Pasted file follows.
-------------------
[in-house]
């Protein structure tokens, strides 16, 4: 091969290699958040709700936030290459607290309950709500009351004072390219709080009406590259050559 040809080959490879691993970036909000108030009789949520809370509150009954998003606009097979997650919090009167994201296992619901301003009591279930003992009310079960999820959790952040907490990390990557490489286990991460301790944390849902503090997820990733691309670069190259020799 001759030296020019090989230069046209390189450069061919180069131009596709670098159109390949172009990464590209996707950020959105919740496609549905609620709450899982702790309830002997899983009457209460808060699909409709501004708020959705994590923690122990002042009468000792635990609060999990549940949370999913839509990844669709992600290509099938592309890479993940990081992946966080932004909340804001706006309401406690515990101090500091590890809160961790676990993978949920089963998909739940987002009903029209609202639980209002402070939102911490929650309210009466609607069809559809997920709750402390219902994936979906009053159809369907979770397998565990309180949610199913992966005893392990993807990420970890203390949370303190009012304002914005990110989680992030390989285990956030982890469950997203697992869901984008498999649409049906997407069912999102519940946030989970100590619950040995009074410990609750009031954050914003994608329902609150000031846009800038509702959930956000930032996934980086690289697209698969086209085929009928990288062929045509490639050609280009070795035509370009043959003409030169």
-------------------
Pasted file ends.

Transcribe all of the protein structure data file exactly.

[in-house]
């Protein structure tokens, strides 16, 4: 091969290699958040709700936030290459607290309950709500009351004072390219709080009406590259050559 040809080959490879691993970036909000108030009789949520809370509150009954998003606009097979997650919090009167994201296992619901301003009591279930003992009310079960999820959790952040907490990390990557490489286990991460301790944390849902503090997820990733691309670069190259020799 001759030296020019090989230069046209390189450069061919180069131009596709670098159109390949172009990464590209996707950020959105919740496609549905609620709450899982702790309830002997899983009457209460808060699909409709501004708020959705994590923690122990002042009468000792635990609060999990549940949370999913839509990844669709992600290509099938592309890479993940990081992946966080932004909340804001706006309401406690515990101090500091590890809160961790676990993978949920089963998909739940987002009903029209609202639980209002402070939102911490929650309210009466609607069809559809997920709750402390219902994936979906009053159809369907979770397998565990309180949610199913992966005893392990993807990420970890203390949370303190009012304002914005990110989680992030390989285990956030982890469950997203697992869901984008498999649409049906997407069912999102519940946030989970100590619950040995009074410990609750009031954050914003994608329902609150000031846009800038509702959930956000930032996934980086690289697209698969086209085929009928990288062929045509490639050609280009070795035509370009043959003409030169």